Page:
Maya Stanton is a critic with Entertainment Weekly. This account has been auto-generated, and does not indicate that this person is an active member of Show-Score.com. That said, if you "follow" this member, you will automatically be updated whenever s/he writes a new review.
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"Humor abounds in playwright Lucas Hnath’s creative sequel...Metcalf's Nora is a woman who knows her own mind and isn’t afraid to say so. It’s a revelatory performance, rife with physicality and determination...Literary fanfic of the highest caliber, Hnath’s script is an irreverent yet respectful take on the source material...A worthy companion piece to the original, 'A Doll’s House, Part 2' is an imaginative postscript to a well-loved standard." Full Review
"Gold applies an innovative yet back-to-basics take on an old standard, and the result is a stunning, emotionally rending production. It doesn’t hurt that he has stacked the deck with acting talent...The minute Tom delivers his opening narration with the house lights up, it’s obvious that this is a much-needed fresh perspective on the show...Though Gold's vision might not be for everyone, there’s no arguing that it’s a bold, creative one. The rare revival that breathes new life into a classic." Full Review
"Though the madcap first act flies by, the second feels a bit slower, at least until the action ramps back up to its inevitable conclusion. Ives has written a clever script—the decision to stick with verse could have been an annoying conceit, but in his capable hands, it’s an ingenious way to tweak the source material… From the rapid-fire dialogue and the mistaken-identity shenanigans to one sublimely silly duel, Ives’s 'Liar' is a treat—and that’s the truth." Full Review
"The intimate nature of the small amphitheater-style setup lends itself nicely to Greenberg’s storytelling; when Radnor’s character breaks the fourth wall, it feels like a personal appeal...Aaron's infatuation with Joan feels a little forced — their chemistry doesn’t quite support their near-instant attraction. Luckily, that’s not an issue for the rest of the cast...The quiet, funny script resonates with the evergreen themes of community, desire, and self-discovery. It’s a memorable ride." Full Review
"Perhaps because of its length, 'The Shawl' is the more memorable of the two, but both pieces, true to their collective title, are haunting works—superbly acted, and skillfully staged without artifice or extraneous ornamentation by director Scott Zigler. Vividly evocative of that queasy feeling you get in the pit of your stomach when you hear an unsettling tale, 'Ghost Stories' is eerily good theater. " Full Review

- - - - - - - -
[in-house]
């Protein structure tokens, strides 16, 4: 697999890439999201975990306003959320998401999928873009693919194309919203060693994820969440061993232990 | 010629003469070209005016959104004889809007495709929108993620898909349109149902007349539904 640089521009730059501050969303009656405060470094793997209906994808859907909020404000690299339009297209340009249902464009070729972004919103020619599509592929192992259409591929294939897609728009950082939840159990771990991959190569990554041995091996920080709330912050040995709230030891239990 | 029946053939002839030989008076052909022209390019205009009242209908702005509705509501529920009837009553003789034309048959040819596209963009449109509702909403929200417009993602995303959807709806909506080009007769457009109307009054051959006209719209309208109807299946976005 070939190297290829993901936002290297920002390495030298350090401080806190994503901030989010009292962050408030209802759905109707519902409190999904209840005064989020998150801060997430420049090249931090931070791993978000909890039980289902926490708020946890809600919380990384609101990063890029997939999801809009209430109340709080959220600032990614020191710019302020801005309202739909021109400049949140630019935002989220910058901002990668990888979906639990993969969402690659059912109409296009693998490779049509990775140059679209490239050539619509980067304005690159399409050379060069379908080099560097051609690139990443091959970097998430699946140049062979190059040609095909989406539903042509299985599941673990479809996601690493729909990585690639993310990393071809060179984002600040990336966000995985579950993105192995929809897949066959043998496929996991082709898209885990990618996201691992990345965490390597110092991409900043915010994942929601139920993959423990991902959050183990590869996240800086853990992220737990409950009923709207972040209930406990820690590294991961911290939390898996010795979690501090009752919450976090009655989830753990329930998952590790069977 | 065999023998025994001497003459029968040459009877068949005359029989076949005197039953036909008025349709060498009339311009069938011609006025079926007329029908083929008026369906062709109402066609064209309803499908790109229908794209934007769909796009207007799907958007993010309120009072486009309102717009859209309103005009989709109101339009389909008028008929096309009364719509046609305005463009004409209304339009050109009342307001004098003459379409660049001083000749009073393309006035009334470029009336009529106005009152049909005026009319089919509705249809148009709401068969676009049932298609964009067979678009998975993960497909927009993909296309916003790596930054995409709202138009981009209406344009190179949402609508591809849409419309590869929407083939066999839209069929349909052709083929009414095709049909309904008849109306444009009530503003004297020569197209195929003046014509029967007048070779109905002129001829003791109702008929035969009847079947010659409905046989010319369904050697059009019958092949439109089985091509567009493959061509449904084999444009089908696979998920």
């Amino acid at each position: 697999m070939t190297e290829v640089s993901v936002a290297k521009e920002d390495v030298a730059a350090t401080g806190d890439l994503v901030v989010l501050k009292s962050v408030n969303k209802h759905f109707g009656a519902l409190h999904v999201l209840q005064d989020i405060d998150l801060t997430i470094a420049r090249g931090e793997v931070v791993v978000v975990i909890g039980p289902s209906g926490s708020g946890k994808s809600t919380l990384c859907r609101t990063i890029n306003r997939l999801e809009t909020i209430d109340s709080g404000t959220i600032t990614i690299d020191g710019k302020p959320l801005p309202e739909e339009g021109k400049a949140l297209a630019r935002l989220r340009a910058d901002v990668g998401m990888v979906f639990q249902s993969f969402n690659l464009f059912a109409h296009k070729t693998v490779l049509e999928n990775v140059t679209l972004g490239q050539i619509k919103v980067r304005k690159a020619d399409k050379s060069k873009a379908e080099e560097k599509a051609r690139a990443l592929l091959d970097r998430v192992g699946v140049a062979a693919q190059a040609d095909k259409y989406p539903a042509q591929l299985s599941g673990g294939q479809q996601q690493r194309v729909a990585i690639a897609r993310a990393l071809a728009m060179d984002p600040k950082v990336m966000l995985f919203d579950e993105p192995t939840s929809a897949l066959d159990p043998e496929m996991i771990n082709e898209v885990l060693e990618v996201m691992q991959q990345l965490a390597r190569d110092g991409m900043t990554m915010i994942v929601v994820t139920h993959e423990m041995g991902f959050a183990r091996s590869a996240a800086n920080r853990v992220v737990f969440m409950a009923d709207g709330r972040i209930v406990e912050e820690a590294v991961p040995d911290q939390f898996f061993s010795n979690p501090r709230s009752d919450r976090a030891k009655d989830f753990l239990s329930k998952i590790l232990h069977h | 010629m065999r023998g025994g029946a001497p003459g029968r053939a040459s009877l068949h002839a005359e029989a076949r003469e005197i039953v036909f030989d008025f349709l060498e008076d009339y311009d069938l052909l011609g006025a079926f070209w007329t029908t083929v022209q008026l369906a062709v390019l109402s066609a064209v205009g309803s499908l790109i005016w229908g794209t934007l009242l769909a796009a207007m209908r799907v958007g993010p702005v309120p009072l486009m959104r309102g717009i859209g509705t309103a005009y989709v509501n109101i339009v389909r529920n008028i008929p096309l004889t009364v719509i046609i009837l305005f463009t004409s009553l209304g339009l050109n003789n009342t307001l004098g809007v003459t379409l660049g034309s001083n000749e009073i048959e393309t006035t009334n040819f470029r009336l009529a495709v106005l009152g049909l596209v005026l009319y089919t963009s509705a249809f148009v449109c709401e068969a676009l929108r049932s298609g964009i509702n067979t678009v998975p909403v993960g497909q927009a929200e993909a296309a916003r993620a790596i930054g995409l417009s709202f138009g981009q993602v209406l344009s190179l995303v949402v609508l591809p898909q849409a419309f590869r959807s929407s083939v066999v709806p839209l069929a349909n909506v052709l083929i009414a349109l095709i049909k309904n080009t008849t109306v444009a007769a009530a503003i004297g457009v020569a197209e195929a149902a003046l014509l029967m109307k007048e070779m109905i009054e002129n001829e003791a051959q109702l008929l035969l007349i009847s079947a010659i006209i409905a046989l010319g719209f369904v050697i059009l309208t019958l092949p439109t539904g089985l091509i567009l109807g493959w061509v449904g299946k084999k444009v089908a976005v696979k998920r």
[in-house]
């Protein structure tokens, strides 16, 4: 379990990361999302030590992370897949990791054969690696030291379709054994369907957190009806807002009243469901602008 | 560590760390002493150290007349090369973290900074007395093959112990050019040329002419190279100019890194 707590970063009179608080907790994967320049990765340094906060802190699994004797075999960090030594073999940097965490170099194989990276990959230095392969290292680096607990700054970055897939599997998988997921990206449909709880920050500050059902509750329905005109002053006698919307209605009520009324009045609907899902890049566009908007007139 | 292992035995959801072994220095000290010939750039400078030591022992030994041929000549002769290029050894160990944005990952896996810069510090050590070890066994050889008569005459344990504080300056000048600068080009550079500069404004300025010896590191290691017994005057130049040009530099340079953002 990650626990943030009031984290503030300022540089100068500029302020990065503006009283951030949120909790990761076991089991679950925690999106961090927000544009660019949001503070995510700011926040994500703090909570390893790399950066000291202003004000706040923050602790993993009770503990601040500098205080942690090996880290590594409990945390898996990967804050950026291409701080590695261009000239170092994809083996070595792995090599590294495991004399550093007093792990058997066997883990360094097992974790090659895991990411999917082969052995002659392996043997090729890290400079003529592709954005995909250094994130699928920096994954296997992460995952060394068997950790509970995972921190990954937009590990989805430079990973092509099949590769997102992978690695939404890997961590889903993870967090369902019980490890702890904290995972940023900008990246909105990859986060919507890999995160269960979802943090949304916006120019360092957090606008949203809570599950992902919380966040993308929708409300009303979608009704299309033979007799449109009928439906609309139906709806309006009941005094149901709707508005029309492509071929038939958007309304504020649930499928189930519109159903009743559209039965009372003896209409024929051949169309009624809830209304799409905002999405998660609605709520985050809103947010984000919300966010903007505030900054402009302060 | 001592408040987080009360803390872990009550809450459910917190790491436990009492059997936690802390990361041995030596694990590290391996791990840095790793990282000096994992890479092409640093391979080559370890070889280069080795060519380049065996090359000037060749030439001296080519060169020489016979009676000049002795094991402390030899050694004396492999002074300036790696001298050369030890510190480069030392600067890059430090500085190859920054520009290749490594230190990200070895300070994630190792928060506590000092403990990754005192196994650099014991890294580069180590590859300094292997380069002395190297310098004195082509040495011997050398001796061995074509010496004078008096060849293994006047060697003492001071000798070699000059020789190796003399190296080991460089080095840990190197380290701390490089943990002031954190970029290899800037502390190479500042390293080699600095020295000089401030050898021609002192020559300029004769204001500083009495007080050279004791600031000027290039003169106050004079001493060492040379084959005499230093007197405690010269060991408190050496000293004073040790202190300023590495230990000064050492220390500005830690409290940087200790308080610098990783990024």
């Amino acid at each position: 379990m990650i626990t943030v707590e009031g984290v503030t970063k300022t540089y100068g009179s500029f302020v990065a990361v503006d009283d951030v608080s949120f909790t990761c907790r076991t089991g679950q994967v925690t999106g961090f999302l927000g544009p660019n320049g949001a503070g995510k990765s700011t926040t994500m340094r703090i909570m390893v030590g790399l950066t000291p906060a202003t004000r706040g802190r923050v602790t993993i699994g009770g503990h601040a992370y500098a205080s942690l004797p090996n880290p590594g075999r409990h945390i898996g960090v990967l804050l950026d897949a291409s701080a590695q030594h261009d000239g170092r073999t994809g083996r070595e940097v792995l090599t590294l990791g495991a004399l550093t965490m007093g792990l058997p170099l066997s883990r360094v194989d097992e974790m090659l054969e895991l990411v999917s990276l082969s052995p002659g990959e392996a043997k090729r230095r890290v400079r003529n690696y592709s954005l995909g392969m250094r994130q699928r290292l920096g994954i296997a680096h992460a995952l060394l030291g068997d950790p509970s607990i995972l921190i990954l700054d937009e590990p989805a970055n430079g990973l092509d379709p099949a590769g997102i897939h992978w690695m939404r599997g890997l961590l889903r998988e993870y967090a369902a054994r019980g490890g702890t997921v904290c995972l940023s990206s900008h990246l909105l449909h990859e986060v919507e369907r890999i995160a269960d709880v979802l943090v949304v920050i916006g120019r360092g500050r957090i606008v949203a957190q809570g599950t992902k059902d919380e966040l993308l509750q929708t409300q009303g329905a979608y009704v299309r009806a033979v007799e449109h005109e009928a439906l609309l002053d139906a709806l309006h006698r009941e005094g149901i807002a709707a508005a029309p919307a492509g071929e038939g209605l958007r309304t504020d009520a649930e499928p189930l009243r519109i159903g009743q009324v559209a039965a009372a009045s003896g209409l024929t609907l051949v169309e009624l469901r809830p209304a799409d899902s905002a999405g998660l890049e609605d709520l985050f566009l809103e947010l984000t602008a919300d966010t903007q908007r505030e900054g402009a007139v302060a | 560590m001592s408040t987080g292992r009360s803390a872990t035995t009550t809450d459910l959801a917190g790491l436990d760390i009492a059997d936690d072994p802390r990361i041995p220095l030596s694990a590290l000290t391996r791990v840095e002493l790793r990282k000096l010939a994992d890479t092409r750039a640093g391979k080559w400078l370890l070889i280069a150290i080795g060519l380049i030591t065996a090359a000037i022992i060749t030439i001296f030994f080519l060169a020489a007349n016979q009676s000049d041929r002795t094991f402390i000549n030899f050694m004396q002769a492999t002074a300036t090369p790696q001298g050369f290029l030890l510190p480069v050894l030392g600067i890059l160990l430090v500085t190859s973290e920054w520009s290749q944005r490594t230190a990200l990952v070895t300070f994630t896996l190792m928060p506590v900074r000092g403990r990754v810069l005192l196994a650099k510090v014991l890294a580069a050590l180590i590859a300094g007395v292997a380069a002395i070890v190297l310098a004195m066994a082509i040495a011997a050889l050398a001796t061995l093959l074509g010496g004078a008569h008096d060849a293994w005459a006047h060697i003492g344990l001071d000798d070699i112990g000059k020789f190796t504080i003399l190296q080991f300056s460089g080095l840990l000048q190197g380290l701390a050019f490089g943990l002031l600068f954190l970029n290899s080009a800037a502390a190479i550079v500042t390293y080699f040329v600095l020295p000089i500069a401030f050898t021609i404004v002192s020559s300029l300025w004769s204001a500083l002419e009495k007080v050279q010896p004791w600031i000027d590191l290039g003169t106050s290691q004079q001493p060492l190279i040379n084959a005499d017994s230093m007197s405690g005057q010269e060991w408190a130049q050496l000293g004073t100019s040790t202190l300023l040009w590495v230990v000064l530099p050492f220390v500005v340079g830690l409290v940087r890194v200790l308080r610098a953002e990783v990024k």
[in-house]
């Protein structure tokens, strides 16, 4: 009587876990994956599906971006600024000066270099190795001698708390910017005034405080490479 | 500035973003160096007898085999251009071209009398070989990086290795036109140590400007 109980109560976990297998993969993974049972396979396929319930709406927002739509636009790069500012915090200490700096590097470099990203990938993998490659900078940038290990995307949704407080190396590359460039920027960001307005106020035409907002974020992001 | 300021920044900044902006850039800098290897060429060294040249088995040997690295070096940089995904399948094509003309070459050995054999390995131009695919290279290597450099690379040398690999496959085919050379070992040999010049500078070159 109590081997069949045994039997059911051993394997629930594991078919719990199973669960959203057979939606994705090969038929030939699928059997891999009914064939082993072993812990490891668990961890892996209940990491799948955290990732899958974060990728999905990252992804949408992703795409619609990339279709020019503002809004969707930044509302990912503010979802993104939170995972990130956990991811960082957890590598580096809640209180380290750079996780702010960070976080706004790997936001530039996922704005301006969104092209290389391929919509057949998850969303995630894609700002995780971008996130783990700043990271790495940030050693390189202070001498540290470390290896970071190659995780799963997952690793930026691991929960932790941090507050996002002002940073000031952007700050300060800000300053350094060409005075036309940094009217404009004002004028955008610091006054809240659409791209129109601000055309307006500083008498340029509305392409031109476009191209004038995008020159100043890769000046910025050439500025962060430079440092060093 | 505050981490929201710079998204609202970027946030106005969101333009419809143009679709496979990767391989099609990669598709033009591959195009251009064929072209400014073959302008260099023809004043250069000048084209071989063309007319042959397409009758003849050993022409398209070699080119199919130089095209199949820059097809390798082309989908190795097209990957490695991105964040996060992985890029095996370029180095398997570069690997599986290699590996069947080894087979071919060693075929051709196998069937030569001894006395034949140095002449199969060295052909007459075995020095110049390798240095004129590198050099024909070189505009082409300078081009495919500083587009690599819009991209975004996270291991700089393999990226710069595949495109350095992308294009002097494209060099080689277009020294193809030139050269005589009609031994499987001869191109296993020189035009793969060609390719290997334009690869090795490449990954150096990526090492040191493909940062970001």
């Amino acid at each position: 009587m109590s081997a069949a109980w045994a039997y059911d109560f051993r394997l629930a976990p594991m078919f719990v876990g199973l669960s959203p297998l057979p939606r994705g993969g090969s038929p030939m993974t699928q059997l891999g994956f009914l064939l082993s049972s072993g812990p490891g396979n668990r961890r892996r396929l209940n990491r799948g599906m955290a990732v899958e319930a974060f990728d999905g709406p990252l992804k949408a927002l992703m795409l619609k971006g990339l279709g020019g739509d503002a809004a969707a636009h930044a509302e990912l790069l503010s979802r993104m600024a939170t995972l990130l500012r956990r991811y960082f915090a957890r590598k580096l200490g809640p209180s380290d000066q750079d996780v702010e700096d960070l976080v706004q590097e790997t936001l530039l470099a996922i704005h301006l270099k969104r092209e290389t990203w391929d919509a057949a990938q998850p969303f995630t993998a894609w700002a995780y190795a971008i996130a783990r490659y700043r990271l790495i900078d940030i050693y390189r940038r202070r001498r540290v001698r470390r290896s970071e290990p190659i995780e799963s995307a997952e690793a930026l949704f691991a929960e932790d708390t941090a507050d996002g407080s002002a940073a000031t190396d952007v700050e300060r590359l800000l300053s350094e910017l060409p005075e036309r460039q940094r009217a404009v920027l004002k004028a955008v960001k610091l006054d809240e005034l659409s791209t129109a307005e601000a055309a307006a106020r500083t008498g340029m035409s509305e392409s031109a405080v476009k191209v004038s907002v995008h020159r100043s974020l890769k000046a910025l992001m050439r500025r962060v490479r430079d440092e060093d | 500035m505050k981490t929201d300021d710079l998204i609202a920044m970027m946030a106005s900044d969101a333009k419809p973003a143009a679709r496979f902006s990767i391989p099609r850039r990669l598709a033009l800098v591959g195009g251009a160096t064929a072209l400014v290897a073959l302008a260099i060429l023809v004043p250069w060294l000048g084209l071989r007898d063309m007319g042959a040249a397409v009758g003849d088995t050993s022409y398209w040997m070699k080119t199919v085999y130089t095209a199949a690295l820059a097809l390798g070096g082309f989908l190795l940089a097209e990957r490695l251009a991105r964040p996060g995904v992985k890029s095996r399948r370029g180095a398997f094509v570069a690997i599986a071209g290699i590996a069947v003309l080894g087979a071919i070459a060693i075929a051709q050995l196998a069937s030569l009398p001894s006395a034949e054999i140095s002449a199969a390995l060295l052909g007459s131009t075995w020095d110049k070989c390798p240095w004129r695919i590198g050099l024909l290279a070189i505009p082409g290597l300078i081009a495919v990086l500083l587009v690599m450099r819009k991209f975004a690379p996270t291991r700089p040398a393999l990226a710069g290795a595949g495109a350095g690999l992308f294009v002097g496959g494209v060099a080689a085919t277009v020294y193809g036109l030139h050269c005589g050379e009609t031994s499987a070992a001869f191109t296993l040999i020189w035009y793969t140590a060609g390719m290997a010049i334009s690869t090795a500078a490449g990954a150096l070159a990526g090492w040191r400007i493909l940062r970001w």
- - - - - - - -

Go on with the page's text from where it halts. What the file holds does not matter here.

"Author Patrick Barlow and director Maria Aitken have created a unique piece of screwball comedy to call their own...This loving sendup is part madcap romance, part mistaken-identity thriller, and pure absurdity...At times, it feels a bit like a backyard production from the neighborhood kids, but Hitchcock himself couldn’t have helped cracking a smile at the self-referential hijinks." Full Review
"The cognitive dissonance between a work of art and a setting that inherently encapsulates the disparities at its heart is a jarring but ultimately effective tool...Director Jones also helmed a 2015 production, and the newly added American actors benefit from his intimate knowledge of the material...Cannavale brings an animalistic physicality to the central role...O’Neill’s cutting critique of American social and economic structures couldn’t be more relevant." Full Review
"The cast recreates scenes from the documentary as their dialogue seamlessly syncs with the film footage displayed on screens around the stage. And the sense of déjà vu is inescapable...To say much more about the play’s unconventional approach might give too much away. Though the subject matter is often infuriating, the performances are engaging and the presentation is fascinating. A challenging but accessible downtown theater experience, this 'Affair' is one to remember." Full Review
"By turns hilarious and devastating, this is an emotionally bruising gem of a play...Wilson’s dialogue captures the cadences of the day in a manner both timely and timeless...The talented cast soars under the confident direction of Tony-winner Ruben Santiago-Hudson...From the stellar performances to the sharp script, 'Jitney' is a substantial piece, and a breath of fresh air to boot." Full Review
"The simple, effective staging only accentuates the location’s natural beauty...Cirque-esque elements lend a modern touch, and though the majority of the costumes are de rigeur, the two slaves’ bondage-evoking harnesses provide a frisson of excitement...Still, these positives aren’t enough to distract from the production’s hollow center, and even with all of the turmoil, it ends up as more of a light shower than a 'Tempest'." Full Review
"It’s powerful source material, but some writing choices leave a bit to be desired—during a heated exchange, should it really be the black character’s responsibility to advocate for peace and understanding, and attempt to teach the gun-wielding white woman the error of her ways?... But the author obviously has good intentions, and under his guidance, the small cast deliver impeccable performances all around." Full Review